More than math: a marketer’s guide to data scientists
In 2012, “data scientist” was named one of industry’s sexiest jobs. These beautiful minds became a must-have for any company serious about results. Two years later that consensus is strong: a data scientist is a must-have for marketing departments.
But what kind of pull should a data scientist have versus the generalist, the marketing manager, creative director or, at even a higher level, the CMO? Numbers are hard to argue against, especially if you struggle with them.
“We’re heading to a world where everyone needs to have numeracy,” said Katharine Frase, vp and chief technology officer of IBM’s Public Sector. “Managers need to have enough comfort with numbers and analytics and statistical concepts, that they can’t be fooled by the other end of this pair, which is the really deep analytical guy.”
Data scientists have become key players because of the fundamental shift to a data-driven, bottom-up marketing approach. Programmatic marketing, for example, generates and thrives on data, and presents marketers with an opportunity to suss out how their customers make decisions.
“Most companies believe that they’re sitting on a gold mine in the data their customers create and what they create in their own enterprise,” Frase said. “Data is the new natural resource…[but] data by itself doesn’t give value; it needs experts to refine it.”
Brand data scientists take a look at all the data that’s available, according to R/GA’s business development director Dan Fradin. They help make a hypothesis: where do I invest money? What are the most efficient channels to deliver a new product? What are KPIs? What’s the most efficient method of bringing users through the conversion path?
“Not only do they ingest internal client data, but other external data sources they can tap into,” Fradin said. “Data scientists can help make sense of big data that’s out there and help affect that for brands.”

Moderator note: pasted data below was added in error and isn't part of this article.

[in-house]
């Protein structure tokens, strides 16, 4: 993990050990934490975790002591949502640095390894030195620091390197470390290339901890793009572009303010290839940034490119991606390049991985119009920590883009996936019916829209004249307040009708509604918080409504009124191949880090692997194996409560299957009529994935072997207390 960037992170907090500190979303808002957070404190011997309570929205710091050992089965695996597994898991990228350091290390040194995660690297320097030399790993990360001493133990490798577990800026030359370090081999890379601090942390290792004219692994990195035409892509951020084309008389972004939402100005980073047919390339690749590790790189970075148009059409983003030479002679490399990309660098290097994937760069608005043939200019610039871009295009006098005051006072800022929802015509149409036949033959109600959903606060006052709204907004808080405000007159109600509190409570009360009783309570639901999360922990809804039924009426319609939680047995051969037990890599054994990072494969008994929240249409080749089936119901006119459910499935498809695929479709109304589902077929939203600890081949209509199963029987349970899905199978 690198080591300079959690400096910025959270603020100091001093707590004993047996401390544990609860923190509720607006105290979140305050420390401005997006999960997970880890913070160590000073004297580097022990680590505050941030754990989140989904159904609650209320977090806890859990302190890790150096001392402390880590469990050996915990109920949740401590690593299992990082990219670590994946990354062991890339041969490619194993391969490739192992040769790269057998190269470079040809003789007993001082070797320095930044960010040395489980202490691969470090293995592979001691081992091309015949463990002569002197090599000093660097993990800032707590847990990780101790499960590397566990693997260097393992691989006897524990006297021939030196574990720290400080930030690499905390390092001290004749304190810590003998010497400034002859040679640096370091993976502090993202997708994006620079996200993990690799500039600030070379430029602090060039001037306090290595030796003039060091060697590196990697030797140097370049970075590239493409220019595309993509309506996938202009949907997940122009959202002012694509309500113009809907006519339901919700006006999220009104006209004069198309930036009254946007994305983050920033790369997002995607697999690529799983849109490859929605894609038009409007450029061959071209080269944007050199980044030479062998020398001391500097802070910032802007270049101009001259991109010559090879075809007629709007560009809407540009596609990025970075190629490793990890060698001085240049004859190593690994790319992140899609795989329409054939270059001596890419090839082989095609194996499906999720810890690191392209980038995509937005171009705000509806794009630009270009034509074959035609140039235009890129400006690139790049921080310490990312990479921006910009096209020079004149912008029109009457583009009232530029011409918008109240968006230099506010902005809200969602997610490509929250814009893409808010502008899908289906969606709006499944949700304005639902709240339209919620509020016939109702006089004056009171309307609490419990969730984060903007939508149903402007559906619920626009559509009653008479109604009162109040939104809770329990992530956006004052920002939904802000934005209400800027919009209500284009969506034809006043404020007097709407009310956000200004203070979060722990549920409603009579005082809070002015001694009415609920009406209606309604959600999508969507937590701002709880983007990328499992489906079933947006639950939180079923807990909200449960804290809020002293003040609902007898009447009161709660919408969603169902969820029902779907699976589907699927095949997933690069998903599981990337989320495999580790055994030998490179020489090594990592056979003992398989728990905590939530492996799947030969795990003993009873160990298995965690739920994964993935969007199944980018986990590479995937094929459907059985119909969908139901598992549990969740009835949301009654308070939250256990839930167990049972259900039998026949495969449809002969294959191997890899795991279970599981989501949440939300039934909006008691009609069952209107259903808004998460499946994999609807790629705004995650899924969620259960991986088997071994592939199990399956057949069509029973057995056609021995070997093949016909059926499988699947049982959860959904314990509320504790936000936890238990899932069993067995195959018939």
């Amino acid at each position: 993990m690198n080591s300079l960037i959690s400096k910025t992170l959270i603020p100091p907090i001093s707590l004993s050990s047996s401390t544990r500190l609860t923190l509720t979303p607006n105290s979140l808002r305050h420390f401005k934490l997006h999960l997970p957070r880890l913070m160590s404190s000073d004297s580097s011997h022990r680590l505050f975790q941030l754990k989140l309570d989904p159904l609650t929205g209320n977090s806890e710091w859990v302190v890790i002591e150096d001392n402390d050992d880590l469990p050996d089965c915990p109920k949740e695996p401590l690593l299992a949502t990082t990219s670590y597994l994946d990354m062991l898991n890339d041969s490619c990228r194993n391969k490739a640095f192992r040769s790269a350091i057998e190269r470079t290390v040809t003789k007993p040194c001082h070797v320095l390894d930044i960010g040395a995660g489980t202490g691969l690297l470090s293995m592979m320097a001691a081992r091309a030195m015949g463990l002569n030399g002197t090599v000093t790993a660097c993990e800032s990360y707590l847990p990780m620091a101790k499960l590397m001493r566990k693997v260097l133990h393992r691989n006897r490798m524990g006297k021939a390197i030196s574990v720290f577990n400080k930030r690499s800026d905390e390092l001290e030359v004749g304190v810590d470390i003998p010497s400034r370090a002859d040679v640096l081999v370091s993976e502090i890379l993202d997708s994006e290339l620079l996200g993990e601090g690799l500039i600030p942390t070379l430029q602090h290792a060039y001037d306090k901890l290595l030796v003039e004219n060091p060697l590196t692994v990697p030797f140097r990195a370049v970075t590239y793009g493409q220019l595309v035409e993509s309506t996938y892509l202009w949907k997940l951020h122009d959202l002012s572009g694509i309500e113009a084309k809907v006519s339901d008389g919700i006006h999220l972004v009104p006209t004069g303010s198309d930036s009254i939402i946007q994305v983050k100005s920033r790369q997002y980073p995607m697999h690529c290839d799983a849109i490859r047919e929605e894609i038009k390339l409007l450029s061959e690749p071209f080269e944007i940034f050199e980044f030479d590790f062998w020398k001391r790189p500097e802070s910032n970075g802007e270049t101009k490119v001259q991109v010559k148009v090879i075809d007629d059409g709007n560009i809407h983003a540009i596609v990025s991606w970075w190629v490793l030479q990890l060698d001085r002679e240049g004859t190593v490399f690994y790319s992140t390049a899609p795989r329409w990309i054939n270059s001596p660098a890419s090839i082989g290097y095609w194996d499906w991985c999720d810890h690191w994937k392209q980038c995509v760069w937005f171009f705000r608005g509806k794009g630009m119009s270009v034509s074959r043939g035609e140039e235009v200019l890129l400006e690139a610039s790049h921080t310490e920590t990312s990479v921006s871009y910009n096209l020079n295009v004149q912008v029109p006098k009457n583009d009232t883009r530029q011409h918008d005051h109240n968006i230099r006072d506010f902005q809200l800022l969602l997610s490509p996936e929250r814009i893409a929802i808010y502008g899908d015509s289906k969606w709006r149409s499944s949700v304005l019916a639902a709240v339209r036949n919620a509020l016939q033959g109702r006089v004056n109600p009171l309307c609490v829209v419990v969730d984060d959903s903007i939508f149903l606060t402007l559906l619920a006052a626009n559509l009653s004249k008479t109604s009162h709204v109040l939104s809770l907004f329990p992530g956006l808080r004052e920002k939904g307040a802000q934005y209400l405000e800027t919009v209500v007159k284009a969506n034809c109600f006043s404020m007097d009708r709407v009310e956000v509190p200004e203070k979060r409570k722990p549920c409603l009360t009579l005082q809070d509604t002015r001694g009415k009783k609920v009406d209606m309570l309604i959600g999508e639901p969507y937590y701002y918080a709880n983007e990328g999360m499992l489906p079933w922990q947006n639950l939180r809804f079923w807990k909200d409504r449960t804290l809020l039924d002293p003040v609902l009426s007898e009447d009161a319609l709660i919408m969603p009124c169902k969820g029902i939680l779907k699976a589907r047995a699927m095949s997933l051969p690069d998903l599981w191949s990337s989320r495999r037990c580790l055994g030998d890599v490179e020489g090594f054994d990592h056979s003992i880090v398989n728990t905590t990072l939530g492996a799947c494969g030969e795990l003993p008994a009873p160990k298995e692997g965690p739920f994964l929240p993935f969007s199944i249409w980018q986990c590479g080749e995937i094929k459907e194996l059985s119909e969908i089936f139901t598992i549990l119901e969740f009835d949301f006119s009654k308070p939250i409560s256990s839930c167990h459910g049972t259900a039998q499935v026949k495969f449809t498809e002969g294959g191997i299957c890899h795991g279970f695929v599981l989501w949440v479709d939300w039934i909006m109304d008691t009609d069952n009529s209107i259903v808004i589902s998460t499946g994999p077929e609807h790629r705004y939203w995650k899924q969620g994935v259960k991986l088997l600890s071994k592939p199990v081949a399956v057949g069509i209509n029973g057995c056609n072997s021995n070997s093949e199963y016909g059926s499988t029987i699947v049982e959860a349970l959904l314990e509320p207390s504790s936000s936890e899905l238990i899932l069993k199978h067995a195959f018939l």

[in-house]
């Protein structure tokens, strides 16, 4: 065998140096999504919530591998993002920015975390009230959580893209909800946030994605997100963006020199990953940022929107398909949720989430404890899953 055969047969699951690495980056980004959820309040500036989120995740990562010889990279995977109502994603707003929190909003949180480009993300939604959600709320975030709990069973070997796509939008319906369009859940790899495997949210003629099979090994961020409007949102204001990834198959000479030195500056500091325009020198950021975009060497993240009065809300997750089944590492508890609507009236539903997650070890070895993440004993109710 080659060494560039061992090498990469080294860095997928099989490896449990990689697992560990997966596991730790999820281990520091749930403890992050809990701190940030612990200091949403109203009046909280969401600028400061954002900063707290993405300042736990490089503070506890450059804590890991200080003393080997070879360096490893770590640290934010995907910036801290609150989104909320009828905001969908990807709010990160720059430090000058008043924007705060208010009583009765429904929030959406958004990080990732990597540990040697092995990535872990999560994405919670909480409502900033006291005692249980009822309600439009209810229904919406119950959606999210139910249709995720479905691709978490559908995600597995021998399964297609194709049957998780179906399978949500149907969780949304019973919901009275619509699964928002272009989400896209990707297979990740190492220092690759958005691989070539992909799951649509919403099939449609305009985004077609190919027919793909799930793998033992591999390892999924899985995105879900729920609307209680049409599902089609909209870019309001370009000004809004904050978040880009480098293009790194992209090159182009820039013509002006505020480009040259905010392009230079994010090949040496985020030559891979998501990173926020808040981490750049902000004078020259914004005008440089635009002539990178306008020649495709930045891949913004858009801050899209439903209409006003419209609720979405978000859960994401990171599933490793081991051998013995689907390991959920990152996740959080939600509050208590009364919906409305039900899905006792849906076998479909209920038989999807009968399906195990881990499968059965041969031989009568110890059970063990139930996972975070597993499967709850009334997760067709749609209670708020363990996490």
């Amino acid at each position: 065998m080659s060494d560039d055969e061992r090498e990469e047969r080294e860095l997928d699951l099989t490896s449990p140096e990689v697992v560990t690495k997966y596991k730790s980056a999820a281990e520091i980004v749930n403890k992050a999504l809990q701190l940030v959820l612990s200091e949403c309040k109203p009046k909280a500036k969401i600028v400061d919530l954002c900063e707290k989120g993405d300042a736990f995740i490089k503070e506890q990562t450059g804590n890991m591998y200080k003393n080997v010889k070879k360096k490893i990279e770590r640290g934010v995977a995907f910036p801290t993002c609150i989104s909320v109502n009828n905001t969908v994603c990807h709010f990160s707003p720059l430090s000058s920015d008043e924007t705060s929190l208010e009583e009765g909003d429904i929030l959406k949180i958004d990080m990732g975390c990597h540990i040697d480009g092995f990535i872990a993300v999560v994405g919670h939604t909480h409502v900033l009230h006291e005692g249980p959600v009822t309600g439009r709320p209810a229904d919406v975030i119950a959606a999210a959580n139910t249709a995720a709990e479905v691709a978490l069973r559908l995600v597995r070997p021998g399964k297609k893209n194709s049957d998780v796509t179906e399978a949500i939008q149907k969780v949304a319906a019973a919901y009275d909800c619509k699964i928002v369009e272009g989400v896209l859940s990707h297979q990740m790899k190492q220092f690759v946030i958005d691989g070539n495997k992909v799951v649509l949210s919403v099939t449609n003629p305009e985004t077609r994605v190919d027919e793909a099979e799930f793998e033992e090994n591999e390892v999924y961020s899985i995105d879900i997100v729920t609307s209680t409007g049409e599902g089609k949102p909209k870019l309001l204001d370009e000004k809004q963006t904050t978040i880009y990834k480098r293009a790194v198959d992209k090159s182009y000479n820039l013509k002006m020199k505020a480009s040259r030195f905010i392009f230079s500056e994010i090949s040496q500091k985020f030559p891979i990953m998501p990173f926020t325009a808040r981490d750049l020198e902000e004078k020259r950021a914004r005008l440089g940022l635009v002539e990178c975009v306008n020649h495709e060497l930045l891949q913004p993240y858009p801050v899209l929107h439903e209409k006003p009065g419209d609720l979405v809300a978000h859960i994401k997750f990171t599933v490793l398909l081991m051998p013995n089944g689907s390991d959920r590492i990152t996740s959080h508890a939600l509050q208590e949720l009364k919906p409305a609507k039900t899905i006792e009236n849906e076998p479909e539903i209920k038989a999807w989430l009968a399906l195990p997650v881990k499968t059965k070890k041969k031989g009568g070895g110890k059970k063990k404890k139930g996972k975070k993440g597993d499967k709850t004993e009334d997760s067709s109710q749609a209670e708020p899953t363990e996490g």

It’s quickly dawning on brands that they need someone in this role, according to Patrick Dolan, the COO of the IAB. Just look at the uptick on jobs board for data managers, or how brands are even developing their strategy using tools like DMPs.
“Brands are now trying to link their manufacturing/operational, sales and lifecycle data with their marketing data,” Dolan said. “As their data infrastructure becomes more mature and organizations adopt new management strategies, the need for data scientists is going to be more in more important.”
Even liquor brands like Brown-Forman are rallying around some form of data scientist. While the company doesn’t have a dedicated “brand data scientist” role, Carmen D’Ascendis, the company’s svp and global managing director for Finlandia Vodka, said that it has a “business strategy director,” sometimes called a “business analytics director,” that oversee big data projects. They analyze trends and patterns or marketing effectiveness across touch points, like pricing or product placement. But he made sure to point out that the company requires its marketers, at all levels, to have strong math skills.
“That discipline of analytics and math should never be left to an analytics director,” he said. “We put a lot of analytic responsibilities on brand managers and associate brand managers. How else can they go into the field with their sales counterparts and understand pricing and various distribution opportunities?”
So what kind of person is applying for the brand data scientist position? The person needs to be analytical, grounded in the business they’re supporting, but also needs to be able to communicate somewhat esoteric math concepts or formulas across an organization that probably doesn’t have that skill.
But they should also understand and respect the expertise of the person with the broader view. And in order to earn that respect, top marketers — especially the older school that has came up on the traditional marketing or creative side — need to brush up on their math skills.
“It’s unfortunate some marketers are in need of remedial instruction in math,” d’Ascendis said.
IBM’s Frase believes that the manager doesn’t need to know about statistical operation but needs to know enough of the logic being told by experts. “When discussing skills, there’s a generalist piece and an expert piece,” she said.
The role of those experts is bound to grow as real-time, on-the-fly marketing eclipses the 6-month planning session. Traditional marketers will have to continue to develop the math skills and the fast twitch muscles to keep up.
Image via Shutterstock